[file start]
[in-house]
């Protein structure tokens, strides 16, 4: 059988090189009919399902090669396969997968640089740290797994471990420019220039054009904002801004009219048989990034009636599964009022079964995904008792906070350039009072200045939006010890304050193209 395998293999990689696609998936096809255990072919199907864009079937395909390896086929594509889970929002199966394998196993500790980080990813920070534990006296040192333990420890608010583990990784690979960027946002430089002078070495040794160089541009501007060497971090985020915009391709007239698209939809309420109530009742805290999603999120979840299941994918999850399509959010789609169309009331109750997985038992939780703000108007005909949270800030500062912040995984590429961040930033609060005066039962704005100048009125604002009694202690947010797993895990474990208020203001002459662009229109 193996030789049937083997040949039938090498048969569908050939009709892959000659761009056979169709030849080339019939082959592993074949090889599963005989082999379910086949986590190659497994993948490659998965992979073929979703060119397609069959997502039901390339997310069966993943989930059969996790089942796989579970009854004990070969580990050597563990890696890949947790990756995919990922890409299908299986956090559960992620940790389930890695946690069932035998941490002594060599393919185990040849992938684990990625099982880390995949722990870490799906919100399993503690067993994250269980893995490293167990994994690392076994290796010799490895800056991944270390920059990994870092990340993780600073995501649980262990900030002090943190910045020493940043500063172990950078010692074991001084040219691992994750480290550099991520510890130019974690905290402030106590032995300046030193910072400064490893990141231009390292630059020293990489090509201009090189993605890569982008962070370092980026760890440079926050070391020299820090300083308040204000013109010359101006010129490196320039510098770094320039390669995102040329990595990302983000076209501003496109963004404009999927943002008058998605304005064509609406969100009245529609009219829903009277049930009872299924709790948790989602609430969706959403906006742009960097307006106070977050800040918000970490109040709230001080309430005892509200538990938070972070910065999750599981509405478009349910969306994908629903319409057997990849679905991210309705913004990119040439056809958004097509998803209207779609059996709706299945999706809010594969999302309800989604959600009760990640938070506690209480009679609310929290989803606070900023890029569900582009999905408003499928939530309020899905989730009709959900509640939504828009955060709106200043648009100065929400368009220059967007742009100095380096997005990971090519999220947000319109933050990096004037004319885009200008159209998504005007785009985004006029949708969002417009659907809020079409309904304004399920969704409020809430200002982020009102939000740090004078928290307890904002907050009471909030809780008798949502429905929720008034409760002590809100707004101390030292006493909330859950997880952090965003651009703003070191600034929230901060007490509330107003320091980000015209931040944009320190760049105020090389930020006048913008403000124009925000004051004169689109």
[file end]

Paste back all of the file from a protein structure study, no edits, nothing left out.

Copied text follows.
[in-house]
């Protein structure tokens, strides 16, 4: 059988090189009919399902090669396969997968640089740290797994471990420019220039054009904002801004009219048989990034009636599964009022079964995904008792906070350039009072200045939006010890304050193209 395998293999990689696609998936096809255990072919199907864009079937395909390896086929594509889970929002199966394998196993500790980080990813920070534990006296040192333990420890608010583990990784690979960027946002430089002078070495040794160089541009501007060497971090985020915009391709007239698209939809309420109530009742805290999603999120979840299941994918999850399509959010789609169309009331109750997985038992939780703000108007005909949270800030500062912040995984590429961040930033609060005066039962704005100048009125604002009694202690947010797993895990474990208020203001002459662009229109 193996030789049937083997040949039938090498048969569908050939009709892959000659761009056979169709030849080339019939082959592993074949090889599963005989082999379910086949986590190659497994993948490659998965992979073929979703060119397609069959997502039901390339997310069966993943989930059969996790089942796989579970009854004990070969580990050597563990890696890949947790990756995919990922890409299908299986956090559960992620940790389930890695946690069932035998941490002594060599393919185990040849992938684990990625099982880390995949722990870490799906919100399993503690067993994250269980893995490293167990994994690392076994290796010799490895800056991944270390920059990994870092990340993780600073995501649980262990900030002090943190910045020493940043500063172990950078010692074991001084040219691992994750480290550099991520510890130019974690905290402030106590032995300046030193910072400064490893990141231009390292630059020293990489090509201009090189993605890569982008962070370092980026760890440079926050070391020299820090300083308040204000013109010359101006010129490196320039510098770094320039390669995102040329990595990302983000076209501003496109963004404009999927943002008058998605304005064509609406969100009245529609009219829903009277049930009872299924709790948790989602609430969706959403906006742009960097307006106070977050800040918000970490109040709230001080309430005892509200538990938070972070910065999750599981509405478009349910969306994908629903319409057997990849679905991210309705913004990119040439056809958004097509998803209207779609059996709706299945999706809010594969999302309800989604959600009760990640938070506690209480009679609310929290989803606070900023890029569900582009999905408003499928939530309020899905989730009709959900509640939504828009955060709106200043648009100065929400368009220059967007742009100095380096997005990971090519999220947000319109933050990096004037004319885009200008159209998504005007785009985004006029949708969002417009659907809020079409309904304004399920969704409020809430200002982020009102939000740090004078928290307890904002907050009471909030809780008798949502429905929720008034409760002590809100707004101390030292006493909330859950997880952090965003651009703003070191600034929230901060007490509330107003320091980000015209931040944009320190760049105020090389930020006048913008403000124009925000004051004169689109």